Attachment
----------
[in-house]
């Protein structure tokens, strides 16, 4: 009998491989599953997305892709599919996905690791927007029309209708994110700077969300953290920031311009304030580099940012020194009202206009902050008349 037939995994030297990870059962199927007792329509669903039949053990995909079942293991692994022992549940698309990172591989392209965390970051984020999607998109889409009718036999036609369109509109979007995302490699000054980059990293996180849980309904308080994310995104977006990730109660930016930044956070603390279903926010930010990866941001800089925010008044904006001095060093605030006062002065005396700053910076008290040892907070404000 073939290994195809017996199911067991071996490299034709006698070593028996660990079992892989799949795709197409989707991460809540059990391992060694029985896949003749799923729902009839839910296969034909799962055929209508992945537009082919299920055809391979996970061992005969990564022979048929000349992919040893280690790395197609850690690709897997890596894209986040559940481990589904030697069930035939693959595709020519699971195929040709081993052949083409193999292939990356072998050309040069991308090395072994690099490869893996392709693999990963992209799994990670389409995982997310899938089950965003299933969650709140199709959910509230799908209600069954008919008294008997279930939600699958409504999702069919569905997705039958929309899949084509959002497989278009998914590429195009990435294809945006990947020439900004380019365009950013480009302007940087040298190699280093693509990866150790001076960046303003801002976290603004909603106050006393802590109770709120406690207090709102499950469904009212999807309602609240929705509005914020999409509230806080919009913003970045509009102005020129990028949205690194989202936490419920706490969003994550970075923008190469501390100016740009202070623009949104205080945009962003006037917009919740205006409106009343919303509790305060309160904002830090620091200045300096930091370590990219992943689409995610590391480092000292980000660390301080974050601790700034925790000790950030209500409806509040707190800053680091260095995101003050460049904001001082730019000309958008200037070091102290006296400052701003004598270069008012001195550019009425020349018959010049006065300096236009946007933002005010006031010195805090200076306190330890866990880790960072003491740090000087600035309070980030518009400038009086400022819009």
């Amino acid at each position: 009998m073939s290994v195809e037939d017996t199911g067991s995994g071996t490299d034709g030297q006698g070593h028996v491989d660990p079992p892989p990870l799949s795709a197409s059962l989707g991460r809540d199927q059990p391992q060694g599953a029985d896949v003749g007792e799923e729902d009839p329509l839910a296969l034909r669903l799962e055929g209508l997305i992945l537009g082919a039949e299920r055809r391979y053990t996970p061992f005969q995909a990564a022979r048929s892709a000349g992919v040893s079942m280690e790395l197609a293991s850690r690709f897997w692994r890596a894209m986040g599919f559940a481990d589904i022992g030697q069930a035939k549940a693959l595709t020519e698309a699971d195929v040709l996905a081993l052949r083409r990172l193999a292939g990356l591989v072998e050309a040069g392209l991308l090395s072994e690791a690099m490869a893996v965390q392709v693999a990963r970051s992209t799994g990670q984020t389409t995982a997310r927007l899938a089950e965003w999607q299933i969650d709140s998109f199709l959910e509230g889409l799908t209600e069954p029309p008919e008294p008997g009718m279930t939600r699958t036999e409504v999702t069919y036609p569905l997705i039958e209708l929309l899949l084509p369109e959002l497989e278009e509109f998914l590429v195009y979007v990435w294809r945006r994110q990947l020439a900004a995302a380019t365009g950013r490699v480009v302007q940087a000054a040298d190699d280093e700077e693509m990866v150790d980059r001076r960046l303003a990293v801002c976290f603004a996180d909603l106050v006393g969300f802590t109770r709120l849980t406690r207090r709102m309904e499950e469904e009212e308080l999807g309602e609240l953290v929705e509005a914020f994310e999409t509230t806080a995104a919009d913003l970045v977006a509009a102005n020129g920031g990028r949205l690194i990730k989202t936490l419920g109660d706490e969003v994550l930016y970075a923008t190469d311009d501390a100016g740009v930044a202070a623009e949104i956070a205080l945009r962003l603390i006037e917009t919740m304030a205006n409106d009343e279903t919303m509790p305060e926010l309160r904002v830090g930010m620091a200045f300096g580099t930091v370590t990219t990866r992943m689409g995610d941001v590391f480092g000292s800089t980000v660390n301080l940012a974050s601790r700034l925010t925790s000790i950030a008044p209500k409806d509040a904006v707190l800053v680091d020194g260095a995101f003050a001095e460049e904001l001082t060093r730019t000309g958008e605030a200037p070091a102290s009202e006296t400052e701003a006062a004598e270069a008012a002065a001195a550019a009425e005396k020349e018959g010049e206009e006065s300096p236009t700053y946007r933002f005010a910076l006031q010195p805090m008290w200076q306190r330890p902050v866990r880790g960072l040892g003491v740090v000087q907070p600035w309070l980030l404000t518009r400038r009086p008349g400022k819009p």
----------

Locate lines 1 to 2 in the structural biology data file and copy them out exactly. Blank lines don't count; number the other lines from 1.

[in-house]
């Protein structure tokens, strides 16, 4: 009998491989599953997305892709599919996905690791927007029309209708994110700077969300953290920031311009304030580099940012020194009202206009902050008349 037939995994030297990870059962199927007792329509669903039949053990995909079942293991692994022992549940698309990172591989392209965390970051984020999607998109889409009718036999036609369109509109979007995302490699000054980059990293996180849980309904308080994310995104977006990730109660930016930044956070603390279903926010930010990866941001800089925010008044904006001095060093605030006062002065005396700053910076008290040892907070404000 073939290994195809017996199911067991071996490299034709006698070593028996660990079992892989799949795709197409989707991460809540059990391992060694029985896949003749799923729902009839839910296969034909799962055929209508992945537009082919299920055809391979996970061992005969990564022979048929000349992919040893280690790395197609850690690709897997890596894209986040559940481990589904030697069930035939693959595709020519699971195929040709081993052949083409193999292939990356072998050309040069991308090395072994690099490869893996392709693999990963992209799994990670389409995982997310899938089950965003299933969650709140199709959910509230799908209600069954008919008294008997279930939600699958409504999702069919569905997705039958929309899949084509959002497989278009998914590429195009990435294809945006990947020439900004380019365009950013480009302007940087040298190699280093693509990866150790001076960046303003801002976290603004909603106050006393802590109770709120406690207090709102499950469904009212999807309602609240929705509005914020999409509230806080919009913003970045509009102005020129990028949205690194989202936490419920706490969003994550970075923008190469501390100016740009202070623009949104205080945009962003006037917009919740205006409106009343919303509790305060309160904002830090620091200045300096930091370590990219992943689409995610590391480092000292980000660390301080974050601790700034925790000790950030209500409806509040707190800053680091260095995101003050460049904001001082730019000309958008200037070091102290006296400052701003004598270069008012001195550019009425020349018959010049006065300096236009946007933002005010006031010195805090200076306190330890866990880790960072003491740090000087600035309070980030518009400038009086400022819009």